Sub hunt scaled back
Vessel still not located.
Argentina ends missing submarine rescue mission
The Argentine navy says it has abandoned attempts to rescue 44 crew members on board a submarine that disappeared two weeks ago.
“Despite the magnitude of the efforts made, it has not been possible to locate the submarine,” navy spokesman Enrique Balbi said on Thursday.
The sub, the ARA San Juan, last made contact on Wednesday 15 November.
Hopes of finding survivors faded after a suspected explosion was reported near its last-known location.
Why has the navy made this decision?
Capt Balbi said the search for the submarine had been “extended to more than double the number of days that determine the possibilities of rescuing the crew”.
His comment refers to the estimated period that it is thought the crew could have survived in the submerged vessel.
Capt Balbi said that despite not being able to confirm the fate of the crew, “no evidence of a shipwreck was found in the areas explored”.
He said that the “phase had changed” and that the operation, involving numerous vessels and other submarines, was now a hunt for a wreck on the seabed in the area where the ARA San Juan is believed to have vanished.
What happened to the sub?
The ARA San Juan was returning from a routine mission to Ushuaia, near the southernmost tip of South America, when it reported an “electrical breakdown”.
According to naval commander Gabriel Galeazzi, the submarine surfaced and reported what was described as a “short circuit” in the vessel’s batteries.
The sub was ordered to cut its mission short and return to the naval base in Mar del Plata immediately.
The Argentine navy’s last contact with the vessel was at approximately 07:30 (10:30 GMT) on 15 November, at which point its captain had reportedly confirmed that the crew were well.
Eight days after the sub vanished, the Vienna-based Comprehensive Nuclear Test-Ban Treaty Organisation said that it had detected a noise a few hours after the sub’s last contact.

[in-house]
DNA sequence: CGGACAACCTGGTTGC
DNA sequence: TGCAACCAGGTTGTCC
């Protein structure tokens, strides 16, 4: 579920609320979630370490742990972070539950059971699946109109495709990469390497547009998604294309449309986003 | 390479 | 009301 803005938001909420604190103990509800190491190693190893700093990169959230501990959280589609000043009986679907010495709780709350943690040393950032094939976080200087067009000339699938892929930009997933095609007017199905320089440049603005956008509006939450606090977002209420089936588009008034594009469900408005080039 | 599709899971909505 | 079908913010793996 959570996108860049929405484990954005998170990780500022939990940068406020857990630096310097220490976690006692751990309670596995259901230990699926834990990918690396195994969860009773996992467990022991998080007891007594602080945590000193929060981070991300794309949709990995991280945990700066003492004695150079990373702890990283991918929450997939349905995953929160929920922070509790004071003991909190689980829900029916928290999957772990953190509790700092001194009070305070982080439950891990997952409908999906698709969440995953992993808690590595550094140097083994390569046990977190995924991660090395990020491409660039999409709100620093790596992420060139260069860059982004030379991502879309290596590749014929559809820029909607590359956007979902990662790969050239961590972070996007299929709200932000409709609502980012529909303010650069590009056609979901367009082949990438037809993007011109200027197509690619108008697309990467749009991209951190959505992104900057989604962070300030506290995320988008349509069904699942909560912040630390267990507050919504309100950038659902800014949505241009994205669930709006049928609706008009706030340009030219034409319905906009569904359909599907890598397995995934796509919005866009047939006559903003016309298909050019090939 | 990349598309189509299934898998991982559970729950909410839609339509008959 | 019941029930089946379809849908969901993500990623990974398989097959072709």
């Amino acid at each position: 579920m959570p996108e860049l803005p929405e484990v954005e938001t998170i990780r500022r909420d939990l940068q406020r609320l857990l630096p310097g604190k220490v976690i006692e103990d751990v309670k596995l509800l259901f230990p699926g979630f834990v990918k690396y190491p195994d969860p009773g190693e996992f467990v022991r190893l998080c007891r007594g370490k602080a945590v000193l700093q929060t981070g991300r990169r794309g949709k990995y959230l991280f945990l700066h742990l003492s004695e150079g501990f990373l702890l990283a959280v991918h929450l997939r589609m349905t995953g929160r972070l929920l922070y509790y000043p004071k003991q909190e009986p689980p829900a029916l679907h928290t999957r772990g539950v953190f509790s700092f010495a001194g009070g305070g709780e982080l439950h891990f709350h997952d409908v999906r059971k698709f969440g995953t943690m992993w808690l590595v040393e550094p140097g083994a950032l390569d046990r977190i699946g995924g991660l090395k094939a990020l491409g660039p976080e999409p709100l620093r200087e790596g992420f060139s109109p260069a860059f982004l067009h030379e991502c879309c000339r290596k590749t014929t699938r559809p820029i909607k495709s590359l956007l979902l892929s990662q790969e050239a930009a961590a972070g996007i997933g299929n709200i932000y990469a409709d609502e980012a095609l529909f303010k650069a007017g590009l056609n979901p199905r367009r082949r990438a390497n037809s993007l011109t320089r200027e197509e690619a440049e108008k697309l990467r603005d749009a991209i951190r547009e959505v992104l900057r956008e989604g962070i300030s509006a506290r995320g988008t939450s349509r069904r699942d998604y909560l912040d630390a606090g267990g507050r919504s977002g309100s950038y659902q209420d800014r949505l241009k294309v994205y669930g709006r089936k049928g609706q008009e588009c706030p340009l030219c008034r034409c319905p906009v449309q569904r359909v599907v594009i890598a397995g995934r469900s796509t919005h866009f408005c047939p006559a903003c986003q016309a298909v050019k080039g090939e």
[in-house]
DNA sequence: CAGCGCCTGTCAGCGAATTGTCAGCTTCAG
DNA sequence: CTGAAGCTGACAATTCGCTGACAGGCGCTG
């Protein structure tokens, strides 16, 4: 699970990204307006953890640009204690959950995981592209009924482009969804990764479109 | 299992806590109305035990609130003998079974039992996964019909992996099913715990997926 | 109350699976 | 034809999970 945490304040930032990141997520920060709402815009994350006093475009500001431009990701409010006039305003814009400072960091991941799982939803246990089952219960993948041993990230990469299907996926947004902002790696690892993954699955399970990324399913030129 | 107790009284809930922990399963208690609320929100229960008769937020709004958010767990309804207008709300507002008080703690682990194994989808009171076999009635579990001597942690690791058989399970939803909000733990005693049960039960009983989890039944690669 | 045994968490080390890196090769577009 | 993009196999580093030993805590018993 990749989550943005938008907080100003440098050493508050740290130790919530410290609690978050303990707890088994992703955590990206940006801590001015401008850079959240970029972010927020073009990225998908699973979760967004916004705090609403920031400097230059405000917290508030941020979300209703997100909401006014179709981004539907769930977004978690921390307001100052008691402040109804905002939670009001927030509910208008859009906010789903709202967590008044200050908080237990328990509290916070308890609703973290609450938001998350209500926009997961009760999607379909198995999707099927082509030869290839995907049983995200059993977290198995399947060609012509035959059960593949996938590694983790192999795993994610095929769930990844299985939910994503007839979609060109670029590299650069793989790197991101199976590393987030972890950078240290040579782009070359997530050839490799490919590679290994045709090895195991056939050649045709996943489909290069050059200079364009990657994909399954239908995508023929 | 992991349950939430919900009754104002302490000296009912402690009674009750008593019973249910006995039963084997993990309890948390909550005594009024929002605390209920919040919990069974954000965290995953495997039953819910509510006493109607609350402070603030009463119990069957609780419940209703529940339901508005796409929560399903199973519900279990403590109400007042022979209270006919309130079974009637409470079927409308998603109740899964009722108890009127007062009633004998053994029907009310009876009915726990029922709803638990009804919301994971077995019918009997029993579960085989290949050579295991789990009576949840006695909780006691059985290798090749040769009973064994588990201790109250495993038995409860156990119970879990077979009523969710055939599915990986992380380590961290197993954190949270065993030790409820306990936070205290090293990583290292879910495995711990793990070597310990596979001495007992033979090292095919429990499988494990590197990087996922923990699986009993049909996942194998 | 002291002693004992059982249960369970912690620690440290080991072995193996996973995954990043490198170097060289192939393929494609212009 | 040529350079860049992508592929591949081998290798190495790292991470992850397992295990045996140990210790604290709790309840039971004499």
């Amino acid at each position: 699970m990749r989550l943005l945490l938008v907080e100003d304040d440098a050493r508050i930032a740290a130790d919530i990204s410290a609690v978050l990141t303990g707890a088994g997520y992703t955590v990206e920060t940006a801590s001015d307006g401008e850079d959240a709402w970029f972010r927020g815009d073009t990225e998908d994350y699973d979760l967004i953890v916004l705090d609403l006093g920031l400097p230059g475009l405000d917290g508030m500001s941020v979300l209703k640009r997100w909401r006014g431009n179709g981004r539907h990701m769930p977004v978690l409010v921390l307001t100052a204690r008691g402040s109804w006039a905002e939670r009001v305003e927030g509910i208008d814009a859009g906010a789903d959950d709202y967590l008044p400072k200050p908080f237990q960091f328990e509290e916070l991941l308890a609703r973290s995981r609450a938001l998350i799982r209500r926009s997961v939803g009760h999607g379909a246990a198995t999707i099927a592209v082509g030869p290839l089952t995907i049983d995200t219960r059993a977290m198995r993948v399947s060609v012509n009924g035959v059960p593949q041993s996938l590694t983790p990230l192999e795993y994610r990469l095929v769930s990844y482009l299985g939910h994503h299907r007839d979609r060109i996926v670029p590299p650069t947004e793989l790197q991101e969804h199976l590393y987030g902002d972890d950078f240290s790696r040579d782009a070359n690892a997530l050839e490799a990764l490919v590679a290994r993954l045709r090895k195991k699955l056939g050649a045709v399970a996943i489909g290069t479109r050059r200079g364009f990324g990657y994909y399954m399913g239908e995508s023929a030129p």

The body, which operates a network of listening posts to monitor nuclear explosions, said that there had been a “hydro-acoustic anomaly” about 30 nautical miles (60km) north of the sub’s last-known position at 10:31 (13:31 GMT).
The Argentine navy said it could have been the sound of the submarine imploding.
On Tuesday, Capt Balbi told reporters that water had entered the submarine’s snorkel, which can be used to take in air from above the surface when the submarine is submerged.
The saltwater dripped onto a battery tray in the prow, causing the battery to short circuit and to smoulder, he said.
How have the crew’s relatives reacted?
News of the suspected explosion on board the ARA San Juan was last week broken to relatives of the missing crew gathered at the Mar del Plata navy base, who responded with anger and tears.
Some family members accused the navy of lying to them and of raising false hopes.
Others pointed the finger at the government, saying a lack of investment coupled with corruption in the armed forces had made the submarine unsafe.
The submarine, with its 44 crew, set off under the command of Pedro Martín Fernández.
Forty-three of the crew were men but there was also one woman, Eliana María Krawczyk. The 35-year-old was the first female officer in Argentina to serve on a submarine.
The rest of the crew were submariners of varying ages and experience.
The sub’s engineer, Hernán Rodríguez, had been working with the ARA San Juan for 11 years.
An international search mission has seen the deployment of 4,000 personnel from more than a dozen countries.
Argentine President Mauricio Macri has ordered a probe into the sub’s disappearance.